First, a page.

"I was excited to read the new issue of the Star magazine, which boasts, on its cover, “ASHTON CAUGHT CHEATING ON DEMI – with sexy young blonde.” Excited, because this Enquirer-owned tabloid has become so bland of late; so pathologically obsessed with babies and “bumps” that I had started to fantasize it was being run by the deranged twin gynecologists who inspired Cronenberg’s Dead Ringers."

30 Posts in 30 Days: Day 7: A photo that makes you happy

When I thought about a "happy" photo to publish, I immediately thought about Cannon Beach, Oregon. : ) This photo was taken at Ecola State Park, near Cannon Beach, on our last trip there, in August 2005. (Way too long ago, if you ask me...!) You can see the famous Haystack Rock off in the distance. It's not the greatest photo of me & dh, but you can see the grins on our faces. : )

We've been to Cannon Beach three times with extended family members -- in 1993, 2001 and 2005. The 2001 trip came shortly after our last failed IUI cycle. I had started having anxiety attacks shortly after my BFN -- I knew it was the last cycle we had agreed to do, and I didn't think I could face moving on to IVF (with its even larger doses of meds & even greater stresses) -- but the thought of a childless future was equally difficult to face. I was a wreck.

We went to talk to an infertility counsellor (whom we had consulted earlier in our journey), & she urged us to take the summer off from all things ttc related before making a final decision on our future. We told her about our vacation plans, & she thought it was a great idea. It was. We took long walks on the beach & basked in the healing warmth & laughter of our extended family. By the end of the summer, much as we had wanted children, we knew we couldn't go back to treatment. We were done.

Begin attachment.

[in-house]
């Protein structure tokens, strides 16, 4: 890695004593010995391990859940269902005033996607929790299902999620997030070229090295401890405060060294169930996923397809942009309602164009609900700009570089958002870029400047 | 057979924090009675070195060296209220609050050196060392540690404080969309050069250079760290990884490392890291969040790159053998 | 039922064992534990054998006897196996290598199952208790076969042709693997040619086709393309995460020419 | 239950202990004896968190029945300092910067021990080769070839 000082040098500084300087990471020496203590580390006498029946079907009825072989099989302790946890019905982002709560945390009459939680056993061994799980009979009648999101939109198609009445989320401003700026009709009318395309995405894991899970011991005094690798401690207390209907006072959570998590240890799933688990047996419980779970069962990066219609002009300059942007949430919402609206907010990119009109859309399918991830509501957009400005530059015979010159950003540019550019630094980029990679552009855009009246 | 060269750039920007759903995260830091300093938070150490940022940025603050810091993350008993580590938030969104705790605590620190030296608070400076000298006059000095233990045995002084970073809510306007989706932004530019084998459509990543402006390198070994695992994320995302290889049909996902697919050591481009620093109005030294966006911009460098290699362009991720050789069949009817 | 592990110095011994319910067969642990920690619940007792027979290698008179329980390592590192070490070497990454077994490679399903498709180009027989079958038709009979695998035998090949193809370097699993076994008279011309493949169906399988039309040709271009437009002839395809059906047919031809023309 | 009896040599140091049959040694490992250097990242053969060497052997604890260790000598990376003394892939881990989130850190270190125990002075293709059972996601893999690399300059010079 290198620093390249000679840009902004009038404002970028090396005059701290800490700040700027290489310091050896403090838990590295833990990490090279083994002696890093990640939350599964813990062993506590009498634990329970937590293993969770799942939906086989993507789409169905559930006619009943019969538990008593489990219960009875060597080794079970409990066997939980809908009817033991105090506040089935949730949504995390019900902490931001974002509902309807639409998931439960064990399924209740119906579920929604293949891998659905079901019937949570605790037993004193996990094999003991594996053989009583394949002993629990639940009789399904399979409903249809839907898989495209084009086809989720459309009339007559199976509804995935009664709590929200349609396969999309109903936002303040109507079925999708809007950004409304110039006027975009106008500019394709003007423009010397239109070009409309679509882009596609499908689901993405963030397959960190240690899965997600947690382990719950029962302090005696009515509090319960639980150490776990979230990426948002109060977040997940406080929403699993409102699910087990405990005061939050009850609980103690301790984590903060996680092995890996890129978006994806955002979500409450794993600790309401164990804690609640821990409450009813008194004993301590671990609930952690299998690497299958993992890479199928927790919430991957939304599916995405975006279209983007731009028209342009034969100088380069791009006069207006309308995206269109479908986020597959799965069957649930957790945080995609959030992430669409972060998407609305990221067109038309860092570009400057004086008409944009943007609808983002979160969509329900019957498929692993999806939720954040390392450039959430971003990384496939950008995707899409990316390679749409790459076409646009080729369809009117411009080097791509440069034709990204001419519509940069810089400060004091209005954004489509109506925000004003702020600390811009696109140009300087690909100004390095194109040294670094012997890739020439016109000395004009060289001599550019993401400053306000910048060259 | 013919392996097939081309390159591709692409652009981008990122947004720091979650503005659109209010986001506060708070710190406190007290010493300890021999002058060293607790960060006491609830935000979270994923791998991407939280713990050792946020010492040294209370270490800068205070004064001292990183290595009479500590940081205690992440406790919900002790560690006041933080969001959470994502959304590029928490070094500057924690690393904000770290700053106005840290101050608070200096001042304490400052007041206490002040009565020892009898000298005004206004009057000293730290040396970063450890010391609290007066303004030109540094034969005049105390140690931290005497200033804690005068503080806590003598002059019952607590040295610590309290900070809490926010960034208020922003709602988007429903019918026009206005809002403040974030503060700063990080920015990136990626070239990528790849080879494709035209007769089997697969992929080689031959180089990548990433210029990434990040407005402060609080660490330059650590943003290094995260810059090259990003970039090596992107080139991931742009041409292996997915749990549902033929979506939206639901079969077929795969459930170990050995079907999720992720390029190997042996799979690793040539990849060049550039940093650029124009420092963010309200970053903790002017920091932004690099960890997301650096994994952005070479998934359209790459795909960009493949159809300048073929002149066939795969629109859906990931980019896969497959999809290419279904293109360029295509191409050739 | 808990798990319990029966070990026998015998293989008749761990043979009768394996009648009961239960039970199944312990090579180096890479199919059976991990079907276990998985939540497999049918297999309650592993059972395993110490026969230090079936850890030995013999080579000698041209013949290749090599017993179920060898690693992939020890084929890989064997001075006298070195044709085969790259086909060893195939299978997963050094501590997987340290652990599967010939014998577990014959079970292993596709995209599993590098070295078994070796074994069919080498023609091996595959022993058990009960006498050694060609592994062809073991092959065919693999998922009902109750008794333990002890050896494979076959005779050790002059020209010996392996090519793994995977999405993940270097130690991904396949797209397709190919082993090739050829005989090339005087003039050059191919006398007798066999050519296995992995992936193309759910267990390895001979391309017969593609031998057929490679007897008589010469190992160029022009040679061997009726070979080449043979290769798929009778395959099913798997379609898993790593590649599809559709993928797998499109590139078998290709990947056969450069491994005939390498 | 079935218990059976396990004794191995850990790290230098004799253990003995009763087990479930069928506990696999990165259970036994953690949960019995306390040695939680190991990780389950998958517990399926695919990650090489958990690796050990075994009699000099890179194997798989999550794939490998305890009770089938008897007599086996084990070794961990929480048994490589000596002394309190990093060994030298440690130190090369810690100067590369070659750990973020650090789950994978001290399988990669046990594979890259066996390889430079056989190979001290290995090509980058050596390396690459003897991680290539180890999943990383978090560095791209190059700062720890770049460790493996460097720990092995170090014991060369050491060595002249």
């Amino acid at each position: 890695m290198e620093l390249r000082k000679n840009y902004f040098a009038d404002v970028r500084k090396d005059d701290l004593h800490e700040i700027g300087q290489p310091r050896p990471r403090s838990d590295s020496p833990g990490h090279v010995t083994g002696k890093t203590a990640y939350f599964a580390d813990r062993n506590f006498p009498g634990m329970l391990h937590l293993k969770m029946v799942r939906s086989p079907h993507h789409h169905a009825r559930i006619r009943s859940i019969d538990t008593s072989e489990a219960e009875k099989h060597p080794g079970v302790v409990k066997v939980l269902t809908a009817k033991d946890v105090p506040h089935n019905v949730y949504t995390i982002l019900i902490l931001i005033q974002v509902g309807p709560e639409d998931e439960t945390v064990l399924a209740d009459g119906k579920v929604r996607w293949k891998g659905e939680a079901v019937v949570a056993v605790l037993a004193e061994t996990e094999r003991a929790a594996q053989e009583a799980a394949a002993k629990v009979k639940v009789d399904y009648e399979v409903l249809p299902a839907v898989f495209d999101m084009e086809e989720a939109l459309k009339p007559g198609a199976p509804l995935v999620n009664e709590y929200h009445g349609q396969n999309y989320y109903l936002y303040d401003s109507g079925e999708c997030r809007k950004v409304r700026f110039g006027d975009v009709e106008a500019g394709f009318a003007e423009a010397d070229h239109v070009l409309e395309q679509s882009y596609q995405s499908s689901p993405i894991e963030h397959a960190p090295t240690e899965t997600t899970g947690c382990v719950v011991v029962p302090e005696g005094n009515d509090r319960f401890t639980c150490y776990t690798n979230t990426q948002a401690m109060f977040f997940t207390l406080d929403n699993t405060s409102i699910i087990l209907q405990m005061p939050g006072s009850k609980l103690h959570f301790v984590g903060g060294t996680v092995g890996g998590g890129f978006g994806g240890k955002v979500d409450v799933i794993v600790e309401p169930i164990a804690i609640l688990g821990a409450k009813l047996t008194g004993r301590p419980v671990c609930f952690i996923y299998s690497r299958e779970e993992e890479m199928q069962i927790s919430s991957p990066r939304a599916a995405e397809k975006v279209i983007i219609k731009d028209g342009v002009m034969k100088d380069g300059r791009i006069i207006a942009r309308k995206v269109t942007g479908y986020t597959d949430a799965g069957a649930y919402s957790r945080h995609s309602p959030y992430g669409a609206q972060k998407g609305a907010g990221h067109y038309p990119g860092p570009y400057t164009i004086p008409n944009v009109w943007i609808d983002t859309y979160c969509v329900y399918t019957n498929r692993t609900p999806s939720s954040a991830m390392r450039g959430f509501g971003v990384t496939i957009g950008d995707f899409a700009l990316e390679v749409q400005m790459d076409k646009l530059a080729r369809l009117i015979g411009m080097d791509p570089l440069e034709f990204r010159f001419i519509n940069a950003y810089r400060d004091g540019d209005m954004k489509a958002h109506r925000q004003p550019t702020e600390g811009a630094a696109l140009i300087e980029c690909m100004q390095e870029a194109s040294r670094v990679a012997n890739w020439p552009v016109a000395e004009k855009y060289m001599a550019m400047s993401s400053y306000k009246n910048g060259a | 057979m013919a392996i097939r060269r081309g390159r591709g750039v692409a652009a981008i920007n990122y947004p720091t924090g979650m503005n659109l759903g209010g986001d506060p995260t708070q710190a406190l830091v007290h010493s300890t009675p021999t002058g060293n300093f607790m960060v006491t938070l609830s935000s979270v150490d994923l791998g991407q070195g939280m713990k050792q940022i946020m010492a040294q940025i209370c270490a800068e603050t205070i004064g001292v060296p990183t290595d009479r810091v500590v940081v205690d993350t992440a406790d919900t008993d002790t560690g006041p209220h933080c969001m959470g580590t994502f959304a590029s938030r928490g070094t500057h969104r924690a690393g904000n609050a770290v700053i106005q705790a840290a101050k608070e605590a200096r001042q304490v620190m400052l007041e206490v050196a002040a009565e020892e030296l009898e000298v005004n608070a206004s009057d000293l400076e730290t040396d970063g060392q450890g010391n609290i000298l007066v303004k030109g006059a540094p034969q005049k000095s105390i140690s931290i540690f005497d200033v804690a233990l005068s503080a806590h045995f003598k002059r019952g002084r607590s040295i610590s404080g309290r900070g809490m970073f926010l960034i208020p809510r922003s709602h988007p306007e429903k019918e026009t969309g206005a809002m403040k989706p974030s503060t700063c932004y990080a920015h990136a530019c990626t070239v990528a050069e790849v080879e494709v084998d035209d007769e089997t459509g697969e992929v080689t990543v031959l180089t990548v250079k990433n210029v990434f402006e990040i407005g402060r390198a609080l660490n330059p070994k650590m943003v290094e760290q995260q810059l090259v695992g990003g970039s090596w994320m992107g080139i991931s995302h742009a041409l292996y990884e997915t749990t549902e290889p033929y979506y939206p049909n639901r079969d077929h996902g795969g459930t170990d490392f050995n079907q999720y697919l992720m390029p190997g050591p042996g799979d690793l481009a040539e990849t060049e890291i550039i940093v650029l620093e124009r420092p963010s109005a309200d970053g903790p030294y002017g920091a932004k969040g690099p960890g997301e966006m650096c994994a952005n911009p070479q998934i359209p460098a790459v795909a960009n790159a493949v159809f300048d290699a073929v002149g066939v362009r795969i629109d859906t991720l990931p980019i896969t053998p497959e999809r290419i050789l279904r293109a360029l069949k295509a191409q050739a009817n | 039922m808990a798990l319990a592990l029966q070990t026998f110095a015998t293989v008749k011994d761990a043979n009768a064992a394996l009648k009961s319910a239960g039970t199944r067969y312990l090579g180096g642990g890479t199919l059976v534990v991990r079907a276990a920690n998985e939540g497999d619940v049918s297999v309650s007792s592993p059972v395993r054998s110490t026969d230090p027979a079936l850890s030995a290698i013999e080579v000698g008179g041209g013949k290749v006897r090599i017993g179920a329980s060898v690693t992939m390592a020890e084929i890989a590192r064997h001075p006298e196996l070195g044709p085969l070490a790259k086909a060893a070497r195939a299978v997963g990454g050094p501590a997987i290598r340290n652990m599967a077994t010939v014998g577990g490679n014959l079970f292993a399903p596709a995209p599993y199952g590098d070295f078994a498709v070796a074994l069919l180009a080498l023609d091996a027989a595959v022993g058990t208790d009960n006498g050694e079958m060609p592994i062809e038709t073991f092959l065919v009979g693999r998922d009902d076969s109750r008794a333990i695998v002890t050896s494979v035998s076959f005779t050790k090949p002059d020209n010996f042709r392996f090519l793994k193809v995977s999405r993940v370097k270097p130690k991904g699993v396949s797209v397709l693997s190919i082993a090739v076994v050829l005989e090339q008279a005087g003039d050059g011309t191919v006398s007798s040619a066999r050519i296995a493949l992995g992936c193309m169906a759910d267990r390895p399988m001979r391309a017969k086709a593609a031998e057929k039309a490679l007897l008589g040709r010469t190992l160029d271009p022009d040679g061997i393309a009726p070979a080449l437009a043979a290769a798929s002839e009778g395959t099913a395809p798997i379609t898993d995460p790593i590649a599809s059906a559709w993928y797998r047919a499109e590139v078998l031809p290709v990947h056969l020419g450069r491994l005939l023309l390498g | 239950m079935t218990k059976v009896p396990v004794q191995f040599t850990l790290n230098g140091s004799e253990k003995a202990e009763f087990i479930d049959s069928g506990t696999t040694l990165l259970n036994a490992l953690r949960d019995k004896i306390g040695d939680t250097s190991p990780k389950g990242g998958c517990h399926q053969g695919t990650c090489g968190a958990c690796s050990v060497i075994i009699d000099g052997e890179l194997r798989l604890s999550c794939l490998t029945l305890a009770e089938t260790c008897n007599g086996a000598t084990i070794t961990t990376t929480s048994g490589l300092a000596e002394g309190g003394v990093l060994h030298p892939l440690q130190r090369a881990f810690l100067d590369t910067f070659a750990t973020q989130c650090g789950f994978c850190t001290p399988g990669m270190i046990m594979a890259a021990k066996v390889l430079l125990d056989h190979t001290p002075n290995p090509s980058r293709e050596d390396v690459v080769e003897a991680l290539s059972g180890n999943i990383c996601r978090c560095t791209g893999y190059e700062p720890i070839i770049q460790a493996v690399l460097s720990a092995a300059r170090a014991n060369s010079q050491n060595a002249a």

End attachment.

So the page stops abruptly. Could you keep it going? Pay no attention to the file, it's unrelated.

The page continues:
There are lots of places in the world (even just in North America, or Canada) that I want to go & see -- but going back to Cannon Beach, soon, is high on the list. It's definitely one of my "happy places."

Monday, September 6, 2010

Grade 7!

My daughter would have been starting Grade 7 tomorrow. Grade 7 -- junior high! (in some areas -- here, she'd still be at her old school, which runs K-8). She'd be turning 12 in November. Practically a teenager! 

On Facebook, on my scrapbooking message boards, at family gatherings the last few weeks, the buzz has been all about back to school stuff. Aside from our youngest nephew starting university (yikes!!), dh & I are untouched by it all. We spent the long weekend cleaning house, browsing in bookstores, watching TV, sleeping in, planning our upcoming vacation. I'm sure most of the parents we know would be insanely jealous if they knew. How little they know...

30 Posts in 30 Days: Day 6: 20 of your favourite things

1. Dh. : )
2. Long weekends. : )
3. Our nephews.
4. Taking photos.
5. Looking at old photos.
6. Reading. Books, magazines, newspapers, blogs... just about anything.
7. Bookstores. I could spend hours there.
8. Movies. Especially at the movie theatre. With....
9. Popcorn! A BIG bag. : )
10. Starbucks Awake tea lattes. (And gingerbread lattes at Christmastime.)
11. Christmas.
12. Scrapbooking.
13. Chocolate!
14. DQ Skor Bar Blizzards.
15. Pasta. (Sadly, no tomato sauce these days, though...)
16. An occasional steak, medium well, with a baked potato (butter & sour cream on the side).
17. My dad's Sunday brunches.
18. Being at home during the day & seeing sunlight flooding in through the living room window. Gives the room an entirely different look!
19. Going to the spa (especially for pedicures & facials).
20. Blogging. : )

Sunday, September 5, 2010

30 Posts in 30 Days: Day 5: Your favourite quote

This one is easy: my favourite quote is the first one listed in the sidebar of this blog, by John Lennon (from his song "Beautiful Boy"):
"Life is what happens while you're making other plans."

I can't remember where I found it, but I adopted it in my signature line for the private e-mail list I joined after losing Katie in 1998. It took on added significance for me after we made the decision to stop infertility treatment & live childless/free in 2001. I most definitely had been making other plans for my life when stillbirth & infertility intervened & took me in a whole different direction.

But -- while it may not be the life I had originally planned -- it's still my life, & when I thought about it, I realized it was, on balance, still a pretty good one. I eventually realized I had to learn to enjoy what I had, today, instead of wishing for what I could not have -- make lemonade out of those lemons. In some ways & on some days, it's still a struggle -- but I'm trying.